“Desperate” is not too strong a word to use to describe WGCL’s quest to find an audience. “Shameless” may or may not be too strong. Shame is for people with pride. As the fictional Marcellus Wallace said, pride only hurts and never helps.
Loosened from those bounds, WGCL has long favored promos like the one we heard Tuesday: “There’s no eleven o’clock news on channel two tonight! CBS 46 news is on time.” The promo, delivered on-camera by Dagmar Midcap, beseeches viewers to try WGCL merely because the viewer’s options are otherwise limited.
Another WGCL promo references the piece about Midcap in the AJC last week. WGCL cheerfully shows the newspaper headline: “Fresh faced forecaster gets high profile at lowly (in the ratings) channel 46.” It’s a promo beseeching viewers to overlook the station’s admittedly “lowly” status and hey, try us anyway.
We give WGCL credit for a curiously refreshing amount of honesty in both promos.
And you know what? We’re kinda rooting for Midcap. True, she’s no meteorologist. But she’s a personality, and WSB has topped the ratings for decades on the strength of one woman’s personality. Midcap has a certain amount of natural talent. She appears to be bright enough to conjure up and deliver a forecast. She appears to have a pulse. If the choice is between her and Glenn Burns— and there’s no severe weather threatening– why not Midcap?
If WGCL’s new regime can produce a smart, enterprising newscast while promoting Midcap as its “star,” we’re OK with that.
Our only gripe: Can’t WGCL promote Midcap without letting its billboard photos linger downward toward her sternum? Didn’t women like Barbara Walters, Lynn Harasin and Veronica Corningstone fight that sort of stuff decades ago? Seems like that disappeared with the concept of the “weathergirl.”
Each Atlanta TV station posts short biographies of its news personnel on their web sites. The bios are usually filled with data about awards and college degrees. Some offer the occasionally-surprising nugget. We learn that WGCL’s Rebekkah Schramm has been a broadcaster since age 15. We learn that WSB’s Anissa Centers was a bone marrow donor. We learn that WSB’s Jeff Dore took out the trash at his first TV station and is the author of an unpublished novel.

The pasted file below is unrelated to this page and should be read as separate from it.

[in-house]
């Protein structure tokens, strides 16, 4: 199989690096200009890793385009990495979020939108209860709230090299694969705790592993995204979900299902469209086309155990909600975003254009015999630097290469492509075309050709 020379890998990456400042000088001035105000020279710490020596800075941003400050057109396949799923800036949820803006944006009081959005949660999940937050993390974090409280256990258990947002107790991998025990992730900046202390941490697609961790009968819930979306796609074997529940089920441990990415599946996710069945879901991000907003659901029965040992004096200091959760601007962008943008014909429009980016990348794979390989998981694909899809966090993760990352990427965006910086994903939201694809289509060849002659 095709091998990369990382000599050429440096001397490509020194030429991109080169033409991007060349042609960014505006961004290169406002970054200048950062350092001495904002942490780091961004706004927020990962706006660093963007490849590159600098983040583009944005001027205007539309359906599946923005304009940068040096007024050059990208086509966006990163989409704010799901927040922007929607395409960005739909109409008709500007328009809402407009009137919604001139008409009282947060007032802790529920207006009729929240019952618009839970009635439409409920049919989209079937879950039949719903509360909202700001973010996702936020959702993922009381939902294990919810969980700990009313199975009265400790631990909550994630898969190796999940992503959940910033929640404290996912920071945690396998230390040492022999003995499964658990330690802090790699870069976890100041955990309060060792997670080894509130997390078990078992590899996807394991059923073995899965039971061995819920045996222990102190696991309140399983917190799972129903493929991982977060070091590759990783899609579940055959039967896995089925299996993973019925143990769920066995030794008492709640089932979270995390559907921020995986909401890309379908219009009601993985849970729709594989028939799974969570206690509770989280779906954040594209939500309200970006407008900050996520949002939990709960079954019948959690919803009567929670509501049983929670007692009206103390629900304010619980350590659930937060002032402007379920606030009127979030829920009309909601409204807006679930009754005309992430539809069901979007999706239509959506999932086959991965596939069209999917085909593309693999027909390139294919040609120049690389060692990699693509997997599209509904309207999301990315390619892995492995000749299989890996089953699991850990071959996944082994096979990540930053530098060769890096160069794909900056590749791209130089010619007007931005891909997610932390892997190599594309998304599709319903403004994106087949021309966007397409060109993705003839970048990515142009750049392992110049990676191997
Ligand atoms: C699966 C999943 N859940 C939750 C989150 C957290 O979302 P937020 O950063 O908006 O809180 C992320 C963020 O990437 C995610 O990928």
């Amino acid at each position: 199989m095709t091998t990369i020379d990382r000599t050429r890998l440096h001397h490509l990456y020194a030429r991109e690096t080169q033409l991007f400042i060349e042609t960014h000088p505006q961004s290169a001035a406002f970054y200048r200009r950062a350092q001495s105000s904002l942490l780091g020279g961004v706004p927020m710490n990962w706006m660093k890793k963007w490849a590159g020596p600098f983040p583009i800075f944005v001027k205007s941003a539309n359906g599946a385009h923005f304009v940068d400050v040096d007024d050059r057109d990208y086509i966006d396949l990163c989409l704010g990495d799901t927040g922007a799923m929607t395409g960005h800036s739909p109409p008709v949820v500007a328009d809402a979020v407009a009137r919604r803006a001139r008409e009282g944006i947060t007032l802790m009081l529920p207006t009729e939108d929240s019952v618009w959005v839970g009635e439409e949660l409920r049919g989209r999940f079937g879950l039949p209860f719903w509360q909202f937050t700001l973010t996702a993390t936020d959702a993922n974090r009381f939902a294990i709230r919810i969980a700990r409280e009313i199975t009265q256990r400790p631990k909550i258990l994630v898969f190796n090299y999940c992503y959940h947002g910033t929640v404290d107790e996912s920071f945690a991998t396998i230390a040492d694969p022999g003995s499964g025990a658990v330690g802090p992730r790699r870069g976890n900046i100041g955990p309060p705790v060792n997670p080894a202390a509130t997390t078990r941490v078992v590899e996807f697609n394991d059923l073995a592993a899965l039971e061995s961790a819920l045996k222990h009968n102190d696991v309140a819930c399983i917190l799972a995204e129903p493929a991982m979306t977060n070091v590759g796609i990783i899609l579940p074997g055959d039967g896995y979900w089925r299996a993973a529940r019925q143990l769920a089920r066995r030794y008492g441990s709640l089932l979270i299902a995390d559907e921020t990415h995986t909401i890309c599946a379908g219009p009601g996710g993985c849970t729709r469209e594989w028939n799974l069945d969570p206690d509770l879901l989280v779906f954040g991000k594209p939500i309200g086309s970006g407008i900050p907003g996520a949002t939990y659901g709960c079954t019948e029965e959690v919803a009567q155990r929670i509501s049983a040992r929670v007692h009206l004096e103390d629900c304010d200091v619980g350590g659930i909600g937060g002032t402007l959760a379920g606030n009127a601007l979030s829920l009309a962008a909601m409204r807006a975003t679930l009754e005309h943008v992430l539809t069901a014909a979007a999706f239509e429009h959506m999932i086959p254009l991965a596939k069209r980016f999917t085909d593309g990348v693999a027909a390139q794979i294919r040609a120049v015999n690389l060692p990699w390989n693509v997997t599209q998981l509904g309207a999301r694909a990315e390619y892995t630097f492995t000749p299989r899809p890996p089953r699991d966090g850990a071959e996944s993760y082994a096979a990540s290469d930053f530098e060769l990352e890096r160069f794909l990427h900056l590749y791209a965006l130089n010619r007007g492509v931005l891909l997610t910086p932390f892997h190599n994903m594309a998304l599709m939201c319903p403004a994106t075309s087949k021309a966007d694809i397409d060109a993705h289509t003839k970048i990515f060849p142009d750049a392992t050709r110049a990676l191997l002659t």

Most bios are mind-numbingly similar. They tout the humble beginnings and family values of their subjects. They list resume highlights, awards and volunteer work. There are 42 of them on WSB’s site alone. We’ve perused a fraction of them.
Without question, the best bio we’ve seen is on Dana Fowle’s WAGA blog. Fowle writes “I’m generally disheveled and have a messy car… I also love red wine, rare steak, dark chocolate and strong coffee. I’m Type A, so of course, I wish I were smarter.” This is especially funny, given that Fowle is one of those scary-smart people.
The bio is the best part of Fowle’s blog. She hasn’t updated it in more than a month.
Dale Russell’s blog bio is a close second to that of Fowle, his I-team colleague: “My desk is a mess. I don’t smoke. I do drink. I have a politically incorrect sense of humor and a little problem with authority. (I’m working on that) And, I never get my expense reports in on time.”
Our least favorite bio belongs to WAGA’s Tom Haynes, which starts thusly: “Credibility, experience and a bit of an edge; that pretty much sums up Tom Haynes…” This is especially icky because it’s obvious Haynes wrote it himself. He goes on to tout his “journalistic expertise” and his position “front and center in FOX 5’s new, innovative and interactive newscast.” His bombast is almost Burgundyesque.
The journalistically-expert Haynes could learn a thing or two about humility from some of his colleagues.